• James McNeil

The wisdom of Michelangelo and how the Air Force got it right

“The greater danger for most of us lies not in setting our aim too high and falling short; but in setting our aim too low and achieving our mark.”


While we are intimately familiar with the idea of falling short of our goal, today I’d like to take a close look at the second part of Michelangelo’s words. What does it mean to aim too low? I struggled with this answer for a long time, but this morning I had an epiphany. Before that fateful night in September 2017 (which I’ve written about here as well as in the introduction to Finding Your Personal Mission), I had done just that. I had set my aim too low. My goal was merely to not succumb to suicidal thoughts and ideations. I had accepted that they would be there, but I did not want to succumb to them.

What’s wrong with that?

I’m glad you asked. The problem with this is the simple fact that if a thought is allowed to stick around, we will entertain it. Entertaining suicidal thoughts is deadly. So, why was I aiming so low? I’m a little ashamed to admit it now, but at the time I did not believe I could eliminate them. I believed that they would come every day (as they did at the time), and I would just have to deal with that.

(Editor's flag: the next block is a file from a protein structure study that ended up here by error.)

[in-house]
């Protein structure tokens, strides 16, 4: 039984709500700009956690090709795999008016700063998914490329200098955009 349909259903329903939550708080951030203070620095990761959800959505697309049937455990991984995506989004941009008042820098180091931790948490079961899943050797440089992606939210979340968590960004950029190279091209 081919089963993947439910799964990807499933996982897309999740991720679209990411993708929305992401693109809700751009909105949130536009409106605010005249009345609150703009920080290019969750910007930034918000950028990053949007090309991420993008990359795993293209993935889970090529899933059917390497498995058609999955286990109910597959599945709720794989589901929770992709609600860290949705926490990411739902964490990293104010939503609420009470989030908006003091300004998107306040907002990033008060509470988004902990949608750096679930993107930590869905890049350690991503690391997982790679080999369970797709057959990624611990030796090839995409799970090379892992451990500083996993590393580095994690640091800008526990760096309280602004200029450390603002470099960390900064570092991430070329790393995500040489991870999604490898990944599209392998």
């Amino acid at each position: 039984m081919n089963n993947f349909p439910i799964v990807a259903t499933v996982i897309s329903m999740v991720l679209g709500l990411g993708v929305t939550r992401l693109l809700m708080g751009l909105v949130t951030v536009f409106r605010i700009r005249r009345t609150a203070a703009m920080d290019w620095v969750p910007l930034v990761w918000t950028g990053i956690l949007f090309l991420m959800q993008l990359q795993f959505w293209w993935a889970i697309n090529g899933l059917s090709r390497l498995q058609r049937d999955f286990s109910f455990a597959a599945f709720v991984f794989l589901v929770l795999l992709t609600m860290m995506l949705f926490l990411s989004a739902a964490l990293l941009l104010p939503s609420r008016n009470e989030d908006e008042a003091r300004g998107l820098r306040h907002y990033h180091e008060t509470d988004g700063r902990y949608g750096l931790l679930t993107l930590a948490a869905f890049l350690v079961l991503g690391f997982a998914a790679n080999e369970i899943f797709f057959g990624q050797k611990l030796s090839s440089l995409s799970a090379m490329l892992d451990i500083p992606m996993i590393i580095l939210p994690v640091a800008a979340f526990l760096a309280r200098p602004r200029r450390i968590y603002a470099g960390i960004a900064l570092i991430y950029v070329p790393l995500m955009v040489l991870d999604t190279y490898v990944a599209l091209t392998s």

In the aftermath of that night, I learned an extremely valuable lesson. I had set my sights too low. For a long time, I had “achieved the mark,” and I thought that meant I was good. I would never succumb to suicidal thoughts.

As I started to grow from that point, I realized something. I needed to take the steps to eliminate these thoughts once and for all. I needed to overcome obstacles like impostor syndrome, anger issues, a horrible attitude, and many others. I needed to work on these every day and keep myself moving toward never dealing with suicidal thoughts again.

Have I conquered it completely? I know better, and I’m sure you do too. There will always be a chance that they could come back. So, every day I need to reestablish my footing in this journey. Every day I need to work to overcome these obstacles all over again, just as I wrote in Finding Your Personal Mission. You will too.

But you can overcome this. You can "aim high" as the Air Force is fond of saying, and even if you miss the mark, you're better off.

You are not destined to struggle with suicidal thoughts every day.

Pick up your copy today on Amazon or listen to it on Audible. And remember, your story is not over yet.

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